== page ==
The Female Lawyer’s Association of the Gambia (FLAG), a civil society organization comprising female lawyers volunteering to deliver advocacy, training and free legal aid in the Gambia has just completed the 2015 legal training for rural women. According to a news release from FLAG, the training is part of an EC Funded 3- year project to promote the socio-economic position of women in the CRR.
The project’s beneficiaries are over 120 rural women in CRR districts of Niamina Dankunku, Niamina East and Niamina West who were trained in their languages.
The training, the release states, delivered lessons on all aspects of Citizen’s Rights, legal frameworks and Constitutional Rights with focus on national legal frameworks such as the Women’s Act, the Children’s Act, the Sexual Offences Act, the Domestic Violence Act, Land Rights (including help in Registering individual and group held Land) illegality of early and forced marriages, Widows rights and information of Sharia Laws. The training also helped the women to understand the role of police and court systems as well as available solutions if their rights were abused.
The first phase of training sessions took place on the 10th to 13th September; Niamina East was from 17th to 20th September and Niamina West from the 9th to 11th October.
According to the release, the trainers went to meet up with participants in their various villages and interviewed the communities that were sensitized by the rural women trainees who attended the FLAG trainings.
“We wanted the women involved in activities that would help them better recall practical advice on access to justice, and we did this very successfully with active learning” explained FLAG EC Project Officer Soma Njie. She added: “These women are extremely sharp… They showed so much potential that we hope to return to provide further training to get them to a level where they can act as Rural Paralegals. Within one or two months they were able to sensitize so many other members of their Communities – men and women were even coming from other communities having heard about the dramas and requesting that they perform them again for them… It was a tremendous success as the EC FLAG training has affected thousands positively as a result of these 40 women’s hard work.”
FLAG’s return to the villages was to see how well participants managed to pass on their legal rights training to their Communities as the training was designed to be able to be passed onto a wider audience through the participant’s women’s groups. It turned out to be more successful than that, bringing together whole communities.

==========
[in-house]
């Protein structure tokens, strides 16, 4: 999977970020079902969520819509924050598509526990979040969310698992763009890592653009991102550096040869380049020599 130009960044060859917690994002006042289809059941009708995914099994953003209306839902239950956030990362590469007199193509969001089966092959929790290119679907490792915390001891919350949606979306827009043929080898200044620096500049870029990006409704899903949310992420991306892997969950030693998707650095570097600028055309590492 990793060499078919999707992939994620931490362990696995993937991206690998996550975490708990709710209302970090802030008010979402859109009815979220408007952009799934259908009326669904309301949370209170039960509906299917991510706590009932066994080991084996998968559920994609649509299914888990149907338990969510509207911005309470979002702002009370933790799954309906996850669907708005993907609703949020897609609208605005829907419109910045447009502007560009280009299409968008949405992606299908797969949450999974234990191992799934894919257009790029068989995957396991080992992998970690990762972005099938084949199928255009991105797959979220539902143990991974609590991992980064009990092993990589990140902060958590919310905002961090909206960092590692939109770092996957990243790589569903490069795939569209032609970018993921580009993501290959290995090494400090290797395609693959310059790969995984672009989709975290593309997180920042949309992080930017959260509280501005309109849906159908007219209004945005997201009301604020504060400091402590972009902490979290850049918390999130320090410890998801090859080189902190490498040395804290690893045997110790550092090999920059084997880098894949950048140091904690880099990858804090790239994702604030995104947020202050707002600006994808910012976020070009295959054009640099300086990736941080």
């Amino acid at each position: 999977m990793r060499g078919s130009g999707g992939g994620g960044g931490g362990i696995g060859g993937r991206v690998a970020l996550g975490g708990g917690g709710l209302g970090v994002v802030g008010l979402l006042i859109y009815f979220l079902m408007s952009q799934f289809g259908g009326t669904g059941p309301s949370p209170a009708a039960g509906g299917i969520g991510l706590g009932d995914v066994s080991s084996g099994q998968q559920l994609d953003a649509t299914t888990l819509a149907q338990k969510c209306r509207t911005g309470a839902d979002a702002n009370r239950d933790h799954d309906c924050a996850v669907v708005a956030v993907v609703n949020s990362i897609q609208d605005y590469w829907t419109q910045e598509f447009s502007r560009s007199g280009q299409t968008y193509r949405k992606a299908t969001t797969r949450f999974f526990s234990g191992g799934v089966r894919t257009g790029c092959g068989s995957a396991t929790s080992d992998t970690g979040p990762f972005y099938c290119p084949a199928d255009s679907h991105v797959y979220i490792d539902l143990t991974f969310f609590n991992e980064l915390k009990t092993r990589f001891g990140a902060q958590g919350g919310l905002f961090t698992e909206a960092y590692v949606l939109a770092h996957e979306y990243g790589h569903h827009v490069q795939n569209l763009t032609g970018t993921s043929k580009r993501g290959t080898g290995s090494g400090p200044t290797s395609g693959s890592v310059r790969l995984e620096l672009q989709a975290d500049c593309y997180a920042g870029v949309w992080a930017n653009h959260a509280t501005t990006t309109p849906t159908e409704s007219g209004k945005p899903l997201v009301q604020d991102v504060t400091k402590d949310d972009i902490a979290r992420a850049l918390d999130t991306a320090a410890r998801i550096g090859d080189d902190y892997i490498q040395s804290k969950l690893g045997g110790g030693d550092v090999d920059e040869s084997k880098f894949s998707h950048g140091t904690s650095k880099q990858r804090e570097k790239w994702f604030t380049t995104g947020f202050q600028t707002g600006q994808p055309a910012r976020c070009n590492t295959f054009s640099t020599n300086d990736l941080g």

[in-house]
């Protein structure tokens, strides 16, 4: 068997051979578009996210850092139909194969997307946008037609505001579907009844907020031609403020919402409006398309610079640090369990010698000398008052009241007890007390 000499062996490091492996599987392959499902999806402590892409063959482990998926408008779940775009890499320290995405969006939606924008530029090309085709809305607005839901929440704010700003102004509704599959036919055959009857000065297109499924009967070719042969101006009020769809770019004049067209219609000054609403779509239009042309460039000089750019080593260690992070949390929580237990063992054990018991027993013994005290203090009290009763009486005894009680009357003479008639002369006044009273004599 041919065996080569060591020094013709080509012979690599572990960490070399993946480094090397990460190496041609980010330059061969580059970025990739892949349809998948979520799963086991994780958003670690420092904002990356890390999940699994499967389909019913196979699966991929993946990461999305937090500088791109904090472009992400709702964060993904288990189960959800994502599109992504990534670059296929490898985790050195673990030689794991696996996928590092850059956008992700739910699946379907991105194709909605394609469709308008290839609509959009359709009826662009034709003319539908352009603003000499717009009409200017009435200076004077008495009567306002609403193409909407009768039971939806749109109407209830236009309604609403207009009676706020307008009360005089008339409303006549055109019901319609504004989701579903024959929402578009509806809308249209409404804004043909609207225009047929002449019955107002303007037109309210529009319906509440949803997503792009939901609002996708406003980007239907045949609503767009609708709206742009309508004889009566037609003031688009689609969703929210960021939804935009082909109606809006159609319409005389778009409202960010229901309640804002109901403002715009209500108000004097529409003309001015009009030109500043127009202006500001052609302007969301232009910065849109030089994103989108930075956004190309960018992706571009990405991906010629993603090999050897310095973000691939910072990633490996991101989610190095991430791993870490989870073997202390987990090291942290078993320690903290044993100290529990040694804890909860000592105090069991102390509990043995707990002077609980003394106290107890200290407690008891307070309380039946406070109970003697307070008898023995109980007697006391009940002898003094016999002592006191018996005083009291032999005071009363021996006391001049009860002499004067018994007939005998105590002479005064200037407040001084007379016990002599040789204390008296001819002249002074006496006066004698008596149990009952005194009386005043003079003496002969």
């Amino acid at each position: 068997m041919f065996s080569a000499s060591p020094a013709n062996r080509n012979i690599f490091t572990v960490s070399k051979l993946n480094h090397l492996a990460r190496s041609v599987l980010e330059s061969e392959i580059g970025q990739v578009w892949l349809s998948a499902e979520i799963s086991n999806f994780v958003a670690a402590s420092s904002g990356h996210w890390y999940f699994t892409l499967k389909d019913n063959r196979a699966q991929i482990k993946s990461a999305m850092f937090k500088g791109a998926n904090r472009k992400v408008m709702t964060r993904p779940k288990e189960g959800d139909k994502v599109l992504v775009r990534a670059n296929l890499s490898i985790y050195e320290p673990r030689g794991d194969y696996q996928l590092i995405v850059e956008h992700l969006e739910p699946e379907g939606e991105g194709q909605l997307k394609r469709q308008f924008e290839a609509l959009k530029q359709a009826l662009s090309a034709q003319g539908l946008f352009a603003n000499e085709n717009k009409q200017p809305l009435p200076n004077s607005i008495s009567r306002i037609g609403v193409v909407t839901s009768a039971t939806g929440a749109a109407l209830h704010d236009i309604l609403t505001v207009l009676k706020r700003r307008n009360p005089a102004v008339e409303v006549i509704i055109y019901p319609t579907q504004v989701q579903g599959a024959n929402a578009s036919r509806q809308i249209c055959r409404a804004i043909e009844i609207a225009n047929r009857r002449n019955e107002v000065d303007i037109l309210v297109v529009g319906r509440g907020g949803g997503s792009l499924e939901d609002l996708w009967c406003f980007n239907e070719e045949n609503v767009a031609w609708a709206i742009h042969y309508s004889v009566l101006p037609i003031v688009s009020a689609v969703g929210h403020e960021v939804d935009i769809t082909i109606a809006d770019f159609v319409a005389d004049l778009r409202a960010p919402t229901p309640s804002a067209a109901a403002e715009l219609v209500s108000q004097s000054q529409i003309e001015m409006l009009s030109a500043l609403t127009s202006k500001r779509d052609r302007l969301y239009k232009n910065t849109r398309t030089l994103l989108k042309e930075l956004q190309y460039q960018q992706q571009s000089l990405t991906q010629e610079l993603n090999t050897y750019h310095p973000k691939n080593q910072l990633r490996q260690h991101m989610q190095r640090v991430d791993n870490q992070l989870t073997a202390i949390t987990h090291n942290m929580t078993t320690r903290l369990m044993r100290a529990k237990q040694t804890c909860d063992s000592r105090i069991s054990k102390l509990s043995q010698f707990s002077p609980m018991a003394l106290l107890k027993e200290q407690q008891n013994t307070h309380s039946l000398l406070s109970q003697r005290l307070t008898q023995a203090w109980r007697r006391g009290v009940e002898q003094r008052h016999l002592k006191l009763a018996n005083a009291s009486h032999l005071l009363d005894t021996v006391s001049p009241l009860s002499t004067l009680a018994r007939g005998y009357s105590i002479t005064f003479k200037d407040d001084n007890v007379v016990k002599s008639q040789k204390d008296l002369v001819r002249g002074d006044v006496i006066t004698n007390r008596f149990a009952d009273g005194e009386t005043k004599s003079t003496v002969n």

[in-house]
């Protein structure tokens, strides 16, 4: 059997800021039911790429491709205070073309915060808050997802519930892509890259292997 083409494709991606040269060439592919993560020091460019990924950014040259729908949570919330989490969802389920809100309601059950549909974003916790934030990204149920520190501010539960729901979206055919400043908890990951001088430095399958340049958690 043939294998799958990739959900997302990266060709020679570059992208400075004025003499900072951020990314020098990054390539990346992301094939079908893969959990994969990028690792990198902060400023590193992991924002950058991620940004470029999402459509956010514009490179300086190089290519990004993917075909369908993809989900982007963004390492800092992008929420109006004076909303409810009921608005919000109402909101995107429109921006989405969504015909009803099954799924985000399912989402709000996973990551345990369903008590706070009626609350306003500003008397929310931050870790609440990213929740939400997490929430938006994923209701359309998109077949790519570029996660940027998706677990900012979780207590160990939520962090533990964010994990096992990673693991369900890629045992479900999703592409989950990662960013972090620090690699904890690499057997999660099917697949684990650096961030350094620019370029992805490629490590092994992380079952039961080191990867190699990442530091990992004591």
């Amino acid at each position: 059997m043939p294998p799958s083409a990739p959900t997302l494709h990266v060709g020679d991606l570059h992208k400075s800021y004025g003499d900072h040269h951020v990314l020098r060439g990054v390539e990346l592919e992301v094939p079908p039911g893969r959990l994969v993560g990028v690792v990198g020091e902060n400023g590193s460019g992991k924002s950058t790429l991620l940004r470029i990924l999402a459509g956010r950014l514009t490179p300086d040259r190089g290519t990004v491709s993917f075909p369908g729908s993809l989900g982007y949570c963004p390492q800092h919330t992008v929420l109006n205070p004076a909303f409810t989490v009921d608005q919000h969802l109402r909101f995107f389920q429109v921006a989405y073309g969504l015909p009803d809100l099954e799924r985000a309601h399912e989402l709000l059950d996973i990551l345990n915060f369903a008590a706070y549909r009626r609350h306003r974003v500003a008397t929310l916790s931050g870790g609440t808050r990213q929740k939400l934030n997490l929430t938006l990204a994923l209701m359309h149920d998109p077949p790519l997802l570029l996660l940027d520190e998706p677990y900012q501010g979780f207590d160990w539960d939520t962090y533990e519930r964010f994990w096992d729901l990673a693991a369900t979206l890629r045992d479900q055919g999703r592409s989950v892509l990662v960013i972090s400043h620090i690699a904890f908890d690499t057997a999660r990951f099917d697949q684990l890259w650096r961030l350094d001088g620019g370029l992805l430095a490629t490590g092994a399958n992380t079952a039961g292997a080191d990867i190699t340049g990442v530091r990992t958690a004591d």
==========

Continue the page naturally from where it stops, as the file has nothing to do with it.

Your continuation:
“The participants told FLAG that they were extremely grateful for the training, for the legal aid that FLAG offered to the women and for all the legal structures in place that the Government has provided for women in rural communities. We were equally happy with the way they participated and with how they welcomed us into their Community,” said Madam Njie.
She said in addition to court based civil procedures, FLAG encouraged the women to use ADR (Alternative Dispute Resolution) where advisors can help solve matters without the need for court. (It was noted that ADR can only be utilised where no criminal offence is been committed).
“People find it strange that lawyers would recommend not using a lawyer,” laughs one of the trainers, FLAG’s coordinator – Mam Amie Jobe.She continued “but our job at FLAG is to help participants come up with the best ways to solve disputes for the women, not the best ways to create work for lawyers. Regardless the Law and FLAG are there for those who need us.”
Madam Jobe said they teach women to communicate better in the home, to respect their partners and communities – as it is better to prevent trouble than to have to solve it after the fact.
FLAG was happy to report that the training had an immediate impact on the Communities and Project Officer Soma Njie explained a few instances where community members were informed of the training content by participants and effected wonderful changes. “Several women told us that they decided not to withdraw their daughters from school to be married as a result of what they had been told. Others told us about how their pregnant girls would be returning to school, or how their Communities were finding ways to observe their Rights to Land. The communities discussed the issues that were brought up and often realized the benefits of things like allowing their daughters to complete school, or giving women land so that they can help feed their families,” said the Coordinator.
Madam Jobe said “Sometimes FLAG is wrongly accused of inciting women to turn against their husbands but it is good that that image is changing fast. We train women to understand their Rights so that their whole family can benefit. The Gambia Women’s Right Laws should never create problems within families or communities, they are intended to strengthen our great Nation and they do.”
She concluded that when every citizen’s rights are observed and protected, then the nation as a whole becomes stronger.
It was disclosed that FLAG will be returning to the CRR for the final year of this three year project with more activities under this EC funded project.